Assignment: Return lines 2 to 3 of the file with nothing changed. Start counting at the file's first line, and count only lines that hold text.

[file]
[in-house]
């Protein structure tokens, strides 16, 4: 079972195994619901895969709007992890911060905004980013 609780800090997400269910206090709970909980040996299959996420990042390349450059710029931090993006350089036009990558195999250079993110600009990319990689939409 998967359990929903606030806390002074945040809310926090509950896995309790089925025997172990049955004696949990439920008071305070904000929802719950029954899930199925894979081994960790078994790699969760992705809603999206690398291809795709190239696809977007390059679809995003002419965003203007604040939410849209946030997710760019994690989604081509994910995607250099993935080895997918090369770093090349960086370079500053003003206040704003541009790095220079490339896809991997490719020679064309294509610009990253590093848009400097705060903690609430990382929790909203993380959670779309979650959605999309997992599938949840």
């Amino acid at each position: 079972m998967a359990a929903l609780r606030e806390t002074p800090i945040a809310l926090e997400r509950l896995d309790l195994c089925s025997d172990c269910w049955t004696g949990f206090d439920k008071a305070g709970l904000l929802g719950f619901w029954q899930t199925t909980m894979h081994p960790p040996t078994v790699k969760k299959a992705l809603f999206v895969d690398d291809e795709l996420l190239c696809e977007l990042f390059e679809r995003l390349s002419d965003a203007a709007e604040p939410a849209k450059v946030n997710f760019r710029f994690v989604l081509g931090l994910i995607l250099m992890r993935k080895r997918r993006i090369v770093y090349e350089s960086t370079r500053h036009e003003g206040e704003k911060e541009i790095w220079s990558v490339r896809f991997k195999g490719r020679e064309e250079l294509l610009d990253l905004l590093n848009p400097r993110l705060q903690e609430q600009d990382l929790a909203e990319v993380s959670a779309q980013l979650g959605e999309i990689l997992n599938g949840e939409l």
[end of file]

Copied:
């Protein structure tokens, strides 16, 4: 079972195994619901895969709007992890911060905004980013 609780800090997400269910206090709970909980040996299959996420990042390349450059710029931090993006350089036009990558195999250079993110600009990319990689939409 998967359990929903606030806390002074945040809310926090509950896995309790089925025997172990049955004696949990439920008071305070904000929802719950029954899930199925894979081994960790078994790699969760992705809603999206690398291809795709190239696809977007390059679809995003002419965003203007604040939410849209946030997710760019994690989604081509994910995607250099993935080895997918090369770093090349960086370079500053003003206040704003541009790095220079490339896809991997490719020679064309294509610009990253590093848009400097705060903690609430990382929790909203993380959670779309979650959605999309997992599938949840």
């Amino acid at each position: 079972m998967a359990a929903l609780r606030e806390t002074p800090i945040a809310l926090e997400r509950l896995d309790l195994c089925s025997d172990c269910w049955t004696g949990f206090d439920k008071a305070g709970l904000l929802g719950f619901w029954q899930t199925t909980m894979h081994p960790p040996t078994v790699k969760k299959a992705l809603f999206v895969d690398d291809e795709l996420l190239c696809e977007l990042f390059e679809r995003l390349s002419d965003a203007a709007e604040p939410a849209k450059v946030n997710f760019r710029f994690v989604l081509g931090l994910i995607l250099m992890r993935k080895r997918r993006i090369v770093y090349e350089s960086t370079r500053h036009e003003g206040e704003k911060e541009i790095w220079s990558v490339r896809f991997k195999g490719r020679e064309e250079l294509l610009d990253l905004l590093n848009p400097r993110l705060q903690e609430q600009d990382l929790a909203e990319v993380s959670a779309q980013l979650g959605e999309i990689l997992n599938g949840e939409l």